Sunday, October 27, 2013

Career opportunity

The Construction Engineer vacancy is open again and will close on December 4 - jump on it!

Applying might finally help you find the work-anxiety-life-anxiety balance you've been striving for.

(This post written while listening to The Clash Career Opportunities.)

Saturday, October 19, 2013

Welcome, goodbye, and I'm back

First and foremost, a huge WELCOME to our four new Foreign Service Construction Engineers who started at our OBO building on September 30th! They each went through a lot to get here, and now the real fun begins! Very cool, it's great to get help - especially really good help.

I was out of the office for a couple of weeks for two project visits that were planned for a long time but postponed: Niamey Niger and N'Djamena Chad. Both were very interesting and very different. The Niamey visit was for an active construction project I've been supporting remotely for about a year, and the N'Djamena visit was for a prebid meeting for a new embassy project.

Niamey was pretty hot, dry, and goaty. (I was surprised to see so many goats.) People posted there say there isn't too much do to: not many restaurants, weak internet, and regional travel is limited due to security concerns. It's certainly not all bad, as evidenced by this sunset photo I took from where I stayed:

The construction project is moving right along. It's a rehabilitation of an existing embassy compound, so one of its challenges involves careful coordination of construction activities with an operating facility. There are other occupants to consider as well:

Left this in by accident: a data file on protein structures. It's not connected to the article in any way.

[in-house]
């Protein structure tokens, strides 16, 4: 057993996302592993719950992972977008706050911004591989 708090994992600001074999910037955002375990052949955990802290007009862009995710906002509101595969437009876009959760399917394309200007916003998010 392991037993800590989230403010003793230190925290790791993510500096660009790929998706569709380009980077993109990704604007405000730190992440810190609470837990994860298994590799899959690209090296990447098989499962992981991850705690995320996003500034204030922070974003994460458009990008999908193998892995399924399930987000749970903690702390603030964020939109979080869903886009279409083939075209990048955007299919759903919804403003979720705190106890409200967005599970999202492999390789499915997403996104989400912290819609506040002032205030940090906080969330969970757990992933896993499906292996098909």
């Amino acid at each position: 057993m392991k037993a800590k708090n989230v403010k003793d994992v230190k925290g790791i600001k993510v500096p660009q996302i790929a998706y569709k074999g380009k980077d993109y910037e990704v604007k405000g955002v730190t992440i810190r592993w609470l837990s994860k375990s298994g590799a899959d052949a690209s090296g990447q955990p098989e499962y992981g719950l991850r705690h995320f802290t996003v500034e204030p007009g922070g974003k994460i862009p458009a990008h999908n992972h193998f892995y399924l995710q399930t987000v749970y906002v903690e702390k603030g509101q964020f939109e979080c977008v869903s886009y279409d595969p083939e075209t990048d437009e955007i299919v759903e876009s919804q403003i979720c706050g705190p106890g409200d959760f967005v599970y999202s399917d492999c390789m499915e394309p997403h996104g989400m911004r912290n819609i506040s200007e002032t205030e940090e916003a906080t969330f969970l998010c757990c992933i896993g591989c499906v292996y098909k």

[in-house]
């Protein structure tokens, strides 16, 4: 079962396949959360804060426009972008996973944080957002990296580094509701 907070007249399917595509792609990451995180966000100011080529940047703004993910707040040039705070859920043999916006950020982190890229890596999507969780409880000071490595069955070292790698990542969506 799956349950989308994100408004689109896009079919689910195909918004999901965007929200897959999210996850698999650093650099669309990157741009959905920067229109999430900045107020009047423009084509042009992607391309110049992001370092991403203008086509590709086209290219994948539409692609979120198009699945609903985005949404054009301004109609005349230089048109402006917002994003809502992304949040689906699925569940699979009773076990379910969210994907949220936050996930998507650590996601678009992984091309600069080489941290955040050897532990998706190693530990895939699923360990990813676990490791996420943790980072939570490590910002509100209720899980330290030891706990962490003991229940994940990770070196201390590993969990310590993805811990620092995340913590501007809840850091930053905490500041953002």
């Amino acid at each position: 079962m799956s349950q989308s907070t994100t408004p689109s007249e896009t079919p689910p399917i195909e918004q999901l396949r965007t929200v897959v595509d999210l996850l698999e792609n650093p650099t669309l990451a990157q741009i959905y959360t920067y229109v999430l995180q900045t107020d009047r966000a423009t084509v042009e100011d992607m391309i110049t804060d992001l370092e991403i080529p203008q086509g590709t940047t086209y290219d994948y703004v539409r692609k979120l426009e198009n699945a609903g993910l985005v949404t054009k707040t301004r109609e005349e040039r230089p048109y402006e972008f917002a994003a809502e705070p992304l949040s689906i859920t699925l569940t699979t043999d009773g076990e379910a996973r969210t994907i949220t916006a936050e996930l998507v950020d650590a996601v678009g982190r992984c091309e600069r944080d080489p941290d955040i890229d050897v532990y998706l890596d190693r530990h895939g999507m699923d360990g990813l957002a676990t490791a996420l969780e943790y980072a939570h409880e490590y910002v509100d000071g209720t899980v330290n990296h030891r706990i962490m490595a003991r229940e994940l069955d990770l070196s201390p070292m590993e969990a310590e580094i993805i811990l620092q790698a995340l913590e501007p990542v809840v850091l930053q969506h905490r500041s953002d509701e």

It's coming right for us!

I was able to eat at some local restaurants and buy some food in a local grocery store, which was great. The biggest challenge was the local language of French: I speak a little so that made life easier, but my vocabulary needs a LOT of work. That gives me something to do with my spare time!
I ended up playing tennis one night with some of the embassy staff and we played until we ran out of water, which took about 90 minutes for each of us to go through a liter in the ~95 degree heat. There were quite a few bugs, but it was still very fun and I was glad there was a recreational outlet for the staff. Some of them said they played just about every day.

The flight leaving Niamey yielded the following photo taken just west of the city looking south, with the Niger River in the distance:
Not a lot of green, but not desert either

N'Djamena was pretty hot, dry, and grasshoppery. (I was told there were a lot of grasshoppers because it was harvest season and pesticides aren't used.) Unfortunately, the government of Chad doesn't take kindly to photography, so my photos were extremely minimal. I did sneak this shot of my dinner menu at a local Lebanese restaurant though:
The exchange rate was about 500 CFAs per USD, so deep fried beef brains were $8 - not bad!

As you'd expect for a landlocked country in the middle of Africa, shipping is difficult.  And since minimal materials and products are available locally, this basically means everything is expensive. A 2013 Mercer report found N'Djamena to be the fourth-most-expensive city in the world for American expatriates. And the Mercer report's data on a three bedroom unfurnished house rental rate of $2200 per month is significantly lower than the quotes I heard, which were well over twice as much.

N'Djamena is a challenging location for a variety of other limiting factors too: health care facilities, amount of skilled labor, availability of utilities, even finding housing (let alone the price), traffic congestion, et cetera. Yes, it gets hot (around 115 degrees F), but it also gets sandstorms. The contractors' bids are due in about a month, so we'll see if their estimates are in line with the government's estimate (and corresponding budget).

I'm back in DC and things haven't changed much despite the shutdown drama. At least I had a fantastic fifth-season teaser video for Archer to welcome me back.

(This post written while listening to Avicii Wake Me Up.)